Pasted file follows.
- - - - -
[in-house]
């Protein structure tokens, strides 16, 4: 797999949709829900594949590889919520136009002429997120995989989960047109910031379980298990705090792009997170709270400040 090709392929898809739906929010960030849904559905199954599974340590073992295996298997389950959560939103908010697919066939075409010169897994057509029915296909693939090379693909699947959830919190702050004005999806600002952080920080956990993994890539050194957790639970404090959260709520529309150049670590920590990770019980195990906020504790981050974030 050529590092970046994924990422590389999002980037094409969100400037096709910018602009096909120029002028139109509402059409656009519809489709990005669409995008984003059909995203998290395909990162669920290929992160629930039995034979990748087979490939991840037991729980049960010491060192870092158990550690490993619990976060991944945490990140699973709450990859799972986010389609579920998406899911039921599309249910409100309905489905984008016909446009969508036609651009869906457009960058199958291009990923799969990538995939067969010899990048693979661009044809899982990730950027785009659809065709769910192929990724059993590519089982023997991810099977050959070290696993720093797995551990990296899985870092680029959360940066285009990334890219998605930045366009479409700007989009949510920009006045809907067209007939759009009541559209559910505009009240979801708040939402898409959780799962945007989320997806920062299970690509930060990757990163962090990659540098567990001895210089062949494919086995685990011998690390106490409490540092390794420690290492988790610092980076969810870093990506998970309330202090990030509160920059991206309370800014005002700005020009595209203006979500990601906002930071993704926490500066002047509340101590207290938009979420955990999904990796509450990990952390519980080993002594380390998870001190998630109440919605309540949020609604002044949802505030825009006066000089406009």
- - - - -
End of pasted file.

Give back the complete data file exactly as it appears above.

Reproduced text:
[in-house]
């Protein structure tokens, strides 16, 4: 797999949709829900594949590889919520136009002429997120995989989960047109910031379980298990705090792009997170709270400040 090709392929898809739906929010960030849904559905199954599974340590073992295996298997389950959560939103908010697919066939075409010169897994057509029915296909693939090379693909699947959830919190702050004005999806600002952080920080956990993994890539050194957790639970404090959260709520529309150049670590920590990770019980195990906020504790981050974030 050529590092970046994924990422590389999002980037094409969100400037096709910018602009096909120029002028139109509402059409656009519809489709990005669409995008984003059909995203998290395909990162669920290929992160629930039995034979990748087979490939991840037991729980049960010491060192870092158990550690490993619990976060991944945490990140699973709450990859799972986010389609579920998406899911039921599309249910409100309905489905984008016909446009969508036609651009869906457009960058199958291009990923799969990538995939067969010899990048693979661009044809899982990730950027785009659809065709769910192929990724059993590519089982023997991810099977050959070290696993720093797995551990990296899985870092680029959360940066285009990334890219998605930045366009479409700007989009949510920009006045809907067209007939759009009541559209559910505009009240979801708040939402898409959780799962945007989320997806920062299970690509930060990757990163962090990659540098567990001895210089062949494919086995685990011998690390106490409490540092390794420690290492988790610092980076969810870093990506998970309330202090990030509160920059991206309370800014005002700005020009595209203006979500990601906002930071993704926490500066002047509340101590207290938009979420955990999904990796509450990990952390519980080993002594380390998870001190998630109440919605309540949020609604002044949802505030825009006066000089406009």